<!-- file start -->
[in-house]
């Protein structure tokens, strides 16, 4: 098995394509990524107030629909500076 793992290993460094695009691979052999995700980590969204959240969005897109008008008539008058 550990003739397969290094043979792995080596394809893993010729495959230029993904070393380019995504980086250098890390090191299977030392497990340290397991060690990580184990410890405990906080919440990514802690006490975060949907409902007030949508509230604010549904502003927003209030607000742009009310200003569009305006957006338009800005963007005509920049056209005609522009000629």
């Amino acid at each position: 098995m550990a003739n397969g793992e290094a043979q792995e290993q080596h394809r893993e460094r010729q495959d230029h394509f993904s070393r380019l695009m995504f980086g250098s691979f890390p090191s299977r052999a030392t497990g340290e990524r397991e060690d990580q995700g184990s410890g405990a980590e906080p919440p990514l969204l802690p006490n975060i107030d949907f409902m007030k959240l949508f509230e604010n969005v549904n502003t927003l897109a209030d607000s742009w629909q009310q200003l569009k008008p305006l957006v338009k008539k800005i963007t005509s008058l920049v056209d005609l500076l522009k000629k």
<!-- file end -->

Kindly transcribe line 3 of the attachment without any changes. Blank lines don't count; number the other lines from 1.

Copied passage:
């Amino acid at each position: 098995m550990a003739n397969g793992e290094a043979q792995e290993q080596h394809r893993e460094r010729q495959d230029h394509f993904s070393r380019l695009m995504f980086g250098s691979f890390p090191s299977r052999a030392t497990g340290e990524r397991e060690d990580q995700g184990s410890g405990a980590e906080p919440p990514l969204l802690p006490n975060i107030d949907f409902m007030k959240l949508f509230e604010n969005v549904n502003t927003l897109a209030d607000s742009w629909q009310q200003l569009k008008p305006l957006v338009k008539k800005i963007t005509s008058l920049v056209d005609l500076l522009k000629k």